Posted on 4/15/13 08:42 PM
To be honest, I've never been much of a fan of Glenn Close. She doesn't seem to be much of a natural actor to me; something about her presence onscreen always seem a little actorly. However, I am now happy to report that I have finally seen her in a film where that isn't the case. In Albert Nobbs, she disappears inside her role so well that we forget we're watching Glenn Close. Unfortunately she is a diamond in the rough, giving a wonderful performance in a film that is too full of characters and rides on a narrative that can best be described as muddy.
Close plays the title character, Albert Nobbs, a fastidous hotel butler in Ireland in the early part of the last century. Albert is so attentive to his duties and so unnoticed that his presence in the hotel almost seems like an afterthought. He maintains his composure, carries on few conversations and goes about his business without an error and without a fuss. There is something so quiet about his persona, that a hidden quality seems to pass by those who occupy his immediate space. If you know Glenn Close as an actor, it isn't too much of a stretch to guess why. You'll notice that I am avoiding an obvious question you may be asking, and I will say that it is difficult to discuss the film without giving away the film's key secret. If you don't wish to know, I would advise you to stop reading now
Albert, we learn early on, is a woman pretending to be a man. She wraps her torso in girdles, cuts her hair short, wears no make-up and speaks very little. Whether or not she is a lesbian remains somewhat hidden; it may be that she doesn't even know what that word means. This is a time period when social status was the cornerstone of being able to make a decent living, and also when homosexuality was still seen as a mental illness (not to mention an abomination). Albert hides behind the persona of a man, and for that reason, I will henceforth refer to him with male pronouns.
The reasons for the gender transformation are simple: Albert is a victim of the times, when women had no rights and no say. Women worked the streets or cleaned parlors and for Albert, this secret identity allows better pay and the chance to work toward a secret dream of opening a shop. His secretiveness is mistaken for painful shyness by those around him, but a tiny crack forms in his facade by a strange coincidental encounter with a burly house painter named Hubert (Janet McTeer) who happens to share the same "affliction" as Albert. The difference is that Hubert is a little more open, and even occupies a marital status. This friendship opens up Albert just a bit. In a quiet, heartbreaking moment, we are privy to some of the things that have led to his current predicament. This friendship also allows him just enough confidence to want to make his move on his secret dream.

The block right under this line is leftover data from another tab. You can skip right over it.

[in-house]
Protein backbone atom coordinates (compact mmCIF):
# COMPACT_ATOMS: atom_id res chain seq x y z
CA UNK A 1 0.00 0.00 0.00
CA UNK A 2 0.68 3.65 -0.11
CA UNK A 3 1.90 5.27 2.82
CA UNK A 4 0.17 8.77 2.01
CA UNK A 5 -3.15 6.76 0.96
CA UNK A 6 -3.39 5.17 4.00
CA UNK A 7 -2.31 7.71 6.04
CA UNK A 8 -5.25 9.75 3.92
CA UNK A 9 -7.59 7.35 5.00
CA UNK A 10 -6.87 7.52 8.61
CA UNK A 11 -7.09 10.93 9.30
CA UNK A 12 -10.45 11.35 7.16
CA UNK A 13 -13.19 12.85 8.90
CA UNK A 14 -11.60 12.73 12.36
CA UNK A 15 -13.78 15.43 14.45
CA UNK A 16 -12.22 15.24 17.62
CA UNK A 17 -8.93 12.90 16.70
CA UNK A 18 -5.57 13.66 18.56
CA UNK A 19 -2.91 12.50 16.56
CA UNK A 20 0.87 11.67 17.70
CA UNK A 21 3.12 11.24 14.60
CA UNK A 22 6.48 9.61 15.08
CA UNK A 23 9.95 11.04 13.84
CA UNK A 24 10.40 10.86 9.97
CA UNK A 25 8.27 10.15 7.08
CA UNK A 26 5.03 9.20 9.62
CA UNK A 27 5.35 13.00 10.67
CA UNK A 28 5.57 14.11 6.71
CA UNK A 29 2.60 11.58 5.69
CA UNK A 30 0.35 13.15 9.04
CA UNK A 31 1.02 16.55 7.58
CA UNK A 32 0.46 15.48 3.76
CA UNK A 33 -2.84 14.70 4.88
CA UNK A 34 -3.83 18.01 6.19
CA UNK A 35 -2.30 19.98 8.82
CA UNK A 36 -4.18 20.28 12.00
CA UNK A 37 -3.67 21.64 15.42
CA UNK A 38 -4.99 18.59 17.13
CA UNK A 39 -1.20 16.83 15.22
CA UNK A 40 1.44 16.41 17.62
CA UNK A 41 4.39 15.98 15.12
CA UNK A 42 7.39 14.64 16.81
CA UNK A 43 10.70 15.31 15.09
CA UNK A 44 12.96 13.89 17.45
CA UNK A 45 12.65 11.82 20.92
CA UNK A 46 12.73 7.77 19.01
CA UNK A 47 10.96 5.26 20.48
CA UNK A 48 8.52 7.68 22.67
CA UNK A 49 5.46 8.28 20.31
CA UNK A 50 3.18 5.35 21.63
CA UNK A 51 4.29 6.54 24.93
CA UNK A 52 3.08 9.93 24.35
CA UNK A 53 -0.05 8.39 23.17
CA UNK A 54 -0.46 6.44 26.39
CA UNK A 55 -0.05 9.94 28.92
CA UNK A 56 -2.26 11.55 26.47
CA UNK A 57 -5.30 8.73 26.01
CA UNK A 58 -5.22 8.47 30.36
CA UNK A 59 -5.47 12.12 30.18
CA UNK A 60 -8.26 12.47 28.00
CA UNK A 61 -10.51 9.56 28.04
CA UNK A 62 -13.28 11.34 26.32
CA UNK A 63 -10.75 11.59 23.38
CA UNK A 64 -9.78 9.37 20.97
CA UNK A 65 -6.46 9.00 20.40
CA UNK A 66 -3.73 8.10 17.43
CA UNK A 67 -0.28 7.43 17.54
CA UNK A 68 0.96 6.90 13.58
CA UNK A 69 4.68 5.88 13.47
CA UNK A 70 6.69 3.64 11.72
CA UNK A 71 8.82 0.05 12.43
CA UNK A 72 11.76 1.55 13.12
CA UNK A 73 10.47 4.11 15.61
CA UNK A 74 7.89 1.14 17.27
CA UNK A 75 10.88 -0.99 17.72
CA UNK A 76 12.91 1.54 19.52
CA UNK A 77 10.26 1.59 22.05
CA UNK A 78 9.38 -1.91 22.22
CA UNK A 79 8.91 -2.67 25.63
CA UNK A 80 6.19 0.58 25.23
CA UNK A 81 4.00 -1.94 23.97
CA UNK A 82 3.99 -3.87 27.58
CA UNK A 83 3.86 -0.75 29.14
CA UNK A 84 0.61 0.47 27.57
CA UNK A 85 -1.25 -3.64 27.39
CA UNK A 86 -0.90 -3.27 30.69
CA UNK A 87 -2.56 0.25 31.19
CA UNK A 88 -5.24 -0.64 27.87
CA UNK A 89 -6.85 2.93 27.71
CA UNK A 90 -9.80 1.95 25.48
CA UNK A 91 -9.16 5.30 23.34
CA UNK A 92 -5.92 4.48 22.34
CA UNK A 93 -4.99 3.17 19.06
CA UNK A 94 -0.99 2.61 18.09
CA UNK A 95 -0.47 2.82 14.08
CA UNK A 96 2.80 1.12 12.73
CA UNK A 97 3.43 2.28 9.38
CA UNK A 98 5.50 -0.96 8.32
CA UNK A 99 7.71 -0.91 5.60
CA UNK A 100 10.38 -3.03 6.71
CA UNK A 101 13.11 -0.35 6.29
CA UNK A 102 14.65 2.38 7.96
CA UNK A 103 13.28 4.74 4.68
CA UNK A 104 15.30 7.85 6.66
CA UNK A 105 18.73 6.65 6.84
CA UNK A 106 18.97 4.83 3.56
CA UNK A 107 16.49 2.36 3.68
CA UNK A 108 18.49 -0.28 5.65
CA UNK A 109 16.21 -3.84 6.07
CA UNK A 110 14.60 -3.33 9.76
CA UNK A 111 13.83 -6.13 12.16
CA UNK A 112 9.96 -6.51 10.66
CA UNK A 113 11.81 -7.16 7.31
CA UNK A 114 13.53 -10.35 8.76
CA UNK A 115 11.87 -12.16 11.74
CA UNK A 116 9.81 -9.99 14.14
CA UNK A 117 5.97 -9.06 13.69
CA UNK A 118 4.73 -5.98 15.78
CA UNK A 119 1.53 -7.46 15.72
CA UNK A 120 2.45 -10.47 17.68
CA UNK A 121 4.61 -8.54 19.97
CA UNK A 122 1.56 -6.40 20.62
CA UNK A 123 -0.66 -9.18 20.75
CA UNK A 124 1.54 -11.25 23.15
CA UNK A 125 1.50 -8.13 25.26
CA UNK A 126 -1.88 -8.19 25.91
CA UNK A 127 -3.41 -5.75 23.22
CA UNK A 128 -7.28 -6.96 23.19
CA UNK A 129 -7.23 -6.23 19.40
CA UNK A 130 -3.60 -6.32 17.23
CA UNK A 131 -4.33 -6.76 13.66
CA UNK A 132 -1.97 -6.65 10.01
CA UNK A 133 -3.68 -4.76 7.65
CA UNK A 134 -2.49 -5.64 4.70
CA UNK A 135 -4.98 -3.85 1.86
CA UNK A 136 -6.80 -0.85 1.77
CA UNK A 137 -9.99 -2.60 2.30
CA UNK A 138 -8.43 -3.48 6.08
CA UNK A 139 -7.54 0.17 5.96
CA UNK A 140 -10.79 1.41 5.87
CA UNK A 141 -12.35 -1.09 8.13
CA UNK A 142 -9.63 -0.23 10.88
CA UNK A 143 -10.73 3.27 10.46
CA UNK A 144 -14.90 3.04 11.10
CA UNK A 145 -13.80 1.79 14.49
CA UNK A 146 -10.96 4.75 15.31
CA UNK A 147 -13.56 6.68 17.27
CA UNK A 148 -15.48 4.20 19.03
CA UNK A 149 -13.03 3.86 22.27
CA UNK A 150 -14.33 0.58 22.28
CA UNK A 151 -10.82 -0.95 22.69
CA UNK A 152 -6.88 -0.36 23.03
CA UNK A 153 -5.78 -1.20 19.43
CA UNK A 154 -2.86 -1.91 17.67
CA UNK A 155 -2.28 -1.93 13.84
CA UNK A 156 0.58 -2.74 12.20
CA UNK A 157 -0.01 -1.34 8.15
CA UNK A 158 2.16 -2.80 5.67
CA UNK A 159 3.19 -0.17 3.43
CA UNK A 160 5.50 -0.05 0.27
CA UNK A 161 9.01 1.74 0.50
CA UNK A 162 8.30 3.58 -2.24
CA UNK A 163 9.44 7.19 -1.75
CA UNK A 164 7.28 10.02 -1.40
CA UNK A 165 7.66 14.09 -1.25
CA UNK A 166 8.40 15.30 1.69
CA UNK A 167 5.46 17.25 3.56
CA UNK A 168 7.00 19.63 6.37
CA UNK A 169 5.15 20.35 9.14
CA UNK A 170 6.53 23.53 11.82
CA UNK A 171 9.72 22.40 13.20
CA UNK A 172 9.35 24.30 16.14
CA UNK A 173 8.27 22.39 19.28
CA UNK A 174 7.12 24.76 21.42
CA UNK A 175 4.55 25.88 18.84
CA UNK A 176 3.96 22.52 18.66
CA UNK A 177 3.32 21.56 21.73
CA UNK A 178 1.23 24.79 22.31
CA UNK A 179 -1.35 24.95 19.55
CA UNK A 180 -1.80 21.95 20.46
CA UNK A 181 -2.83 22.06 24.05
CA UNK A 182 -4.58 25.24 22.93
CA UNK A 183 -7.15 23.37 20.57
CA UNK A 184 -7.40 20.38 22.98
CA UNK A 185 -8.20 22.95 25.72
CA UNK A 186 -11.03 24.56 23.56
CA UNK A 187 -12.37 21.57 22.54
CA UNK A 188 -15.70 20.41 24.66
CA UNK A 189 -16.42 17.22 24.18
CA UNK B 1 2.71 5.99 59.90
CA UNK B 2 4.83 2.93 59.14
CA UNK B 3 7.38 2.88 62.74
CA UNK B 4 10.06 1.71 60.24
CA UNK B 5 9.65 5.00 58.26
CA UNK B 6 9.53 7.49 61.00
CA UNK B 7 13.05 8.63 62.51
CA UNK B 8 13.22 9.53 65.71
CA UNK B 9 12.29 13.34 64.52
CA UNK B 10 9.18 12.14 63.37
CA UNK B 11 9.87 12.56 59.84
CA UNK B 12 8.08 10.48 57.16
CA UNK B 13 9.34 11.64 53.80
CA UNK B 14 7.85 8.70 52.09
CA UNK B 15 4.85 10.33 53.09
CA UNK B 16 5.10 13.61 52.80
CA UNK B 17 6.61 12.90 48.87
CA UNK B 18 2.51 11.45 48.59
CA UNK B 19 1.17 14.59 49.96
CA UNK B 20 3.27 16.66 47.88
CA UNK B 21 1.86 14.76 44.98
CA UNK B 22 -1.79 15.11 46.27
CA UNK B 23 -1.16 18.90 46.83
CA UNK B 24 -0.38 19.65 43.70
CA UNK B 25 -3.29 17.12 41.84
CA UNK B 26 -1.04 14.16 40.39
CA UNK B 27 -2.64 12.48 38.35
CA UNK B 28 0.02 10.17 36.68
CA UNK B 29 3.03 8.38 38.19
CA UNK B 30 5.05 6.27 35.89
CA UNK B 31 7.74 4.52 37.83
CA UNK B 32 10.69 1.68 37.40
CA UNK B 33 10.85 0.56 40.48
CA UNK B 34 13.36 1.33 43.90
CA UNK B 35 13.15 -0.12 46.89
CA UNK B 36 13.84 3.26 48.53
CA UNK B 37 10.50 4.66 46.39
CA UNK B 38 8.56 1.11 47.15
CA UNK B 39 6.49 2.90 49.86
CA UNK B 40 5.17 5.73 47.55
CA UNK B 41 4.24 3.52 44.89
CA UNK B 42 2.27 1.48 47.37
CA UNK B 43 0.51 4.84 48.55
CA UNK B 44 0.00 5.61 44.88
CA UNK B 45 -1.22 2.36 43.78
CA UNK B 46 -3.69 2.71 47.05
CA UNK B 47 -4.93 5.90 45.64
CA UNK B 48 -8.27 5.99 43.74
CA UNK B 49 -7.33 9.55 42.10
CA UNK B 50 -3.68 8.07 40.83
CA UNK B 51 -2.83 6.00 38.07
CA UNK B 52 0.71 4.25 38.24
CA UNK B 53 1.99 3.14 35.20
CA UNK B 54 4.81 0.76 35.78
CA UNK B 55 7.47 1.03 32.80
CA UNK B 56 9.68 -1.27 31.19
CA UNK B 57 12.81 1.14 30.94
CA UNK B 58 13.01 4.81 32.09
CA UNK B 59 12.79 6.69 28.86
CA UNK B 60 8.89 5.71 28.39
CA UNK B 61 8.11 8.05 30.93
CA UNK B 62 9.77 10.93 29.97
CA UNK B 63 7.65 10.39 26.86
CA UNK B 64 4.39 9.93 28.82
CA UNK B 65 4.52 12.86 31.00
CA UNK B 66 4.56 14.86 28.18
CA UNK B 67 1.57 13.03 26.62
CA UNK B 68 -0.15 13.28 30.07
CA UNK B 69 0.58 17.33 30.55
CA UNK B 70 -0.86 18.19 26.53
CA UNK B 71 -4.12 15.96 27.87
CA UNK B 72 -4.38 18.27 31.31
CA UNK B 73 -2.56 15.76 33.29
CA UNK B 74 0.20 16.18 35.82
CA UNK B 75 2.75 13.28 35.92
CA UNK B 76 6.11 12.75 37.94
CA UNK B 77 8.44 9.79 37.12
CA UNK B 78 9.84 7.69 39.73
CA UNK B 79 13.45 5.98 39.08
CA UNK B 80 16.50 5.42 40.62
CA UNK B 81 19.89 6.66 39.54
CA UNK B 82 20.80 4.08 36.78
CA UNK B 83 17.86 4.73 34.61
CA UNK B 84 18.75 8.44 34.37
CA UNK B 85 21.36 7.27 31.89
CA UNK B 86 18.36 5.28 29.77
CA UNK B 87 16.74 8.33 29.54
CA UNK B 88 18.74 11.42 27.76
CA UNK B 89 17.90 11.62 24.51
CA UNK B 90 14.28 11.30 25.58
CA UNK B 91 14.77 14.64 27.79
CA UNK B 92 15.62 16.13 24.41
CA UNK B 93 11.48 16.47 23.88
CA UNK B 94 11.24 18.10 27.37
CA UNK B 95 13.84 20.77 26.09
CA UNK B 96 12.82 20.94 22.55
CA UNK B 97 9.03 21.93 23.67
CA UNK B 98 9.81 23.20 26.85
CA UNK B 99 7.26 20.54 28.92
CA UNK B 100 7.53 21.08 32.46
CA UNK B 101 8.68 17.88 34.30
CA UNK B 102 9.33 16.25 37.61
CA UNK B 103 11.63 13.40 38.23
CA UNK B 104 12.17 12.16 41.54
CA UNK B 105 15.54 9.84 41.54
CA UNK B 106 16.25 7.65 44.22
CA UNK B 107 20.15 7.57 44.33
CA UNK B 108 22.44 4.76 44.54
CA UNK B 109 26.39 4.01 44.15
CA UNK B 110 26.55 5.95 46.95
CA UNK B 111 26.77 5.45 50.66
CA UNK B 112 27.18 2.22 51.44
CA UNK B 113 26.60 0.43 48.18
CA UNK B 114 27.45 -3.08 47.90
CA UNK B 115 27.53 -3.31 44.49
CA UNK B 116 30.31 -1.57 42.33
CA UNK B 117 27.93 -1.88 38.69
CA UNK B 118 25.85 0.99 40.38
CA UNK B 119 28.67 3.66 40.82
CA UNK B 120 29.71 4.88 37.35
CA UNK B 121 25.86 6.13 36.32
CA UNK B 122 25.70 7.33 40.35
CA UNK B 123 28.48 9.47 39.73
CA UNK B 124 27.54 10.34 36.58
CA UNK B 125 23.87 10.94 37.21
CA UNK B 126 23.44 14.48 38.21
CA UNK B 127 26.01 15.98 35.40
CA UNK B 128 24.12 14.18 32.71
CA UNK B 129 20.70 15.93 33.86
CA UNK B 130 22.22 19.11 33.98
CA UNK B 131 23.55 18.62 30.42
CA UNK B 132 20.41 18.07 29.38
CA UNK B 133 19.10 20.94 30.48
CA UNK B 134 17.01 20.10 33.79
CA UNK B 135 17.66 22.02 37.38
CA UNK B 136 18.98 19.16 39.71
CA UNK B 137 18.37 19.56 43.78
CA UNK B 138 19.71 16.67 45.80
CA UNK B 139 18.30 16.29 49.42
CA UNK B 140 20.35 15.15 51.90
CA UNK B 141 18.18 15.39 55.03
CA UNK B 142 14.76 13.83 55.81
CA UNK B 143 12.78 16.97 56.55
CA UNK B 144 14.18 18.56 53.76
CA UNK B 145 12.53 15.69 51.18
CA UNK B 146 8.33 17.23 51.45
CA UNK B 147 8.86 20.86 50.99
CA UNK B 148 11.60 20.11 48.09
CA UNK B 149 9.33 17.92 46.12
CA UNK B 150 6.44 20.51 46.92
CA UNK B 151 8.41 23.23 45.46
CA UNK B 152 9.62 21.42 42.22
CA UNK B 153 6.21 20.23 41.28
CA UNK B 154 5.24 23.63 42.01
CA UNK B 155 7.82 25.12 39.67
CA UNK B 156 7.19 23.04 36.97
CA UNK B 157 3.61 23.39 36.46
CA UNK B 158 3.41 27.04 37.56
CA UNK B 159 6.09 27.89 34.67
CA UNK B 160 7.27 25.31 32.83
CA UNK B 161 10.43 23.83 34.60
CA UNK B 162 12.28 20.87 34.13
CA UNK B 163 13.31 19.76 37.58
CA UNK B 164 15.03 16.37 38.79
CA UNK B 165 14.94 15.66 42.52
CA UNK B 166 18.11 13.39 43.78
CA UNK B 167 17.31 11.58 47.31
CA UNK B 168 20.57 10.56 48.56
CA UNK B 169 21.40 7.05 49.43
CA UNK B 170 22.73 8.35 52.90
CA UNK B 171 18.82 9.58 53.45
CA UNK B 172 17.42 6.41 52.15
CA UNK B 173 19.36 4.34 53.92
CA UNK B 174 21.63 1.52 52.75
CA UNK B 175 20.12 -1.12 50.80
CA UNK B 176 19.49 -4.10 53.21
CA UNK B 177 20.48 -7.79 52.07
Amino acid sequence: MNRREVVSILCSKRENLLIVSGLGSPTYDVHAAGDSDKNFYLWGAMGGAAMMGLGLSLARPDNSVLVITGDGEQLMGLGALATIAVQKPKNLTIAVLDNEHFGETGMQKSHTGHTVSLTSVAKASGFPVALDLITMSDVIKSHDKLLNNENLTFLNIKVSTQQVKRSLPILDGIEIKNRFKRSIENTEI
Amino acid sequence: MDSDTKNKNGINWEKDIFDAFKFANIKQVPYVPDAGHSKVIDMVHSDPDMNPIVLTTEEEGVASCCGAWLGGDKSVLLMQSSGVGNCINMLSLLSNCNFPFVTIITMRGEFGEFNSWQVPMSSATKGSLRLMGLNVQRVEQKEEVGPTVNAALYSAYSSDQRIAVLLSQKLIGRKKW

What works is Glenn Close's performance. This is a role that she played many times on stage since 1982 (she has credits as the film's co-producer and co-screenwriter), so she has had time to perfect this performance, and perfect it she does. The performance goes beyond a physical transformation, Close doesn't just look like a man, she occupies the very essence of a man. Her movements, her speech, her manners, all seem to suggest a male to anyone who might be paying attention. There's a moment early in the picture when Albert walks to his bedroom and unlocks the door that seems uniquely male. It is difficult to describe but there's something.
What drags the film down, for me, is overplotting. I think it might have been better to simply stay within the examination of Albert's quiet world. The early scenes are captivationg. Unfortunately, the plot gets complicated by Albert's infatuation with a pretty maid (Mia Wasikowska) who is carrying on a sexual relationship with a drifter (Albert Johnson) who encourages her to date Albert in order to get booze and money. Why Albert falls for this woman is something of a mystery, as is the motivation for what he does at the end of the film. I think a little more focus might have made this a great film.